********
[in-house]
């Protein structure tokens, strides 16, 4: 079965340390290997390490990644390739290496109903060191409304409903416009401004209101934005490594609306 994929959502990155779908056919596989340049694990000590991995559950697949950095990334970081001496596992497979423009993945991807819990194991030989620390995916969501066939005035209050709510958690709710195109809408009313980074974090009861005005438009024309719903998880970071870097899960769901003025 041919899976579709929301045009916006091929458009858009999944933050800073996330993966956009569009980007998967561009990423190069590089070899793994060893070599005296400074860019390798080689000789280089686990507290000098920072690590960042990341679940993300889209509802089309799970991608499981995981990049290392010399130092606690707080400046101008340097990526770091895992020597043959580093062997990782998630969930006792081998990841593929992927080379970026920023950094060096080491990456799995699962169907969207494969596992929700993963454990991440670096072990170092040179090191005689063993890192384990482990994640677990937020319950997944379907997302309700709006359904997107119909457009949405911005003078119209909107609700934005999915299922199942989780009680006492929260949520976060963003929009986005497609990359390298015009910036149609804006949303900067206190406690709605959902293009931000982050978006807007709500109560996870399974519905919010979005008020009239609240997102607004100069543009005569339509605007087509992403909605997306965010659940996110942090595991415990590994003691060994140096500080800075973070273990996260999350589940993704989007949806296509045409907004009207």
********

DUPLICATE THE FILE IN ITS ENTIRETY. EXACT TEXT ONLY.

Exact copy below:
[in-house]
């Protein structure tokens, strides 16, 4: 079965340390290997390490990644390739290496109903060191409304409903416009401004209101934005490594609306 994929959502990155779908056919596989340049694990000590991995559950697949950095990334970081001496596992497979423009993945991807819990194991030989620390995916969501066939005035209050709510958690709710195109809408009313980074974090009861005005438009024309719903998880970071870097899960769901003025 041919899976579709929301045009916006091929458009858009999944933050800073996330993966956009569009980007998967561009990423190069590089070899793994060893070599005296400074860019390798080689000789280089686990507290000098920072690590960042990341679940993300889209509802089309799970991608499981995981990049290392010399130092606690707080400046101008340097990526770091895992020597043959580093062997990782998630969930006792081998990841593929992927080379970026920023950094060096080491990456799995699962169907969207494969596992929700993963454990991440670096072990170092040179090191005689063993890192384990482990994640677990937020319950997944379907997302309700709006359904997107119909457009949405911005003078119209909107609700934005999915299922199942989780009680006492929260949520976060963003929009986005497609990359390298015009910036149609804006949303900067206190406690709605959902293009931000982050978006807007709500109560996870399974519905919010979005008020009239609240997102607004100069543009005569339509605007087509992403909605997306965010659940996110942090595991415990590994003691060994140096500080800075973070273990996260999350589940993704989007949806296509045409907004009207």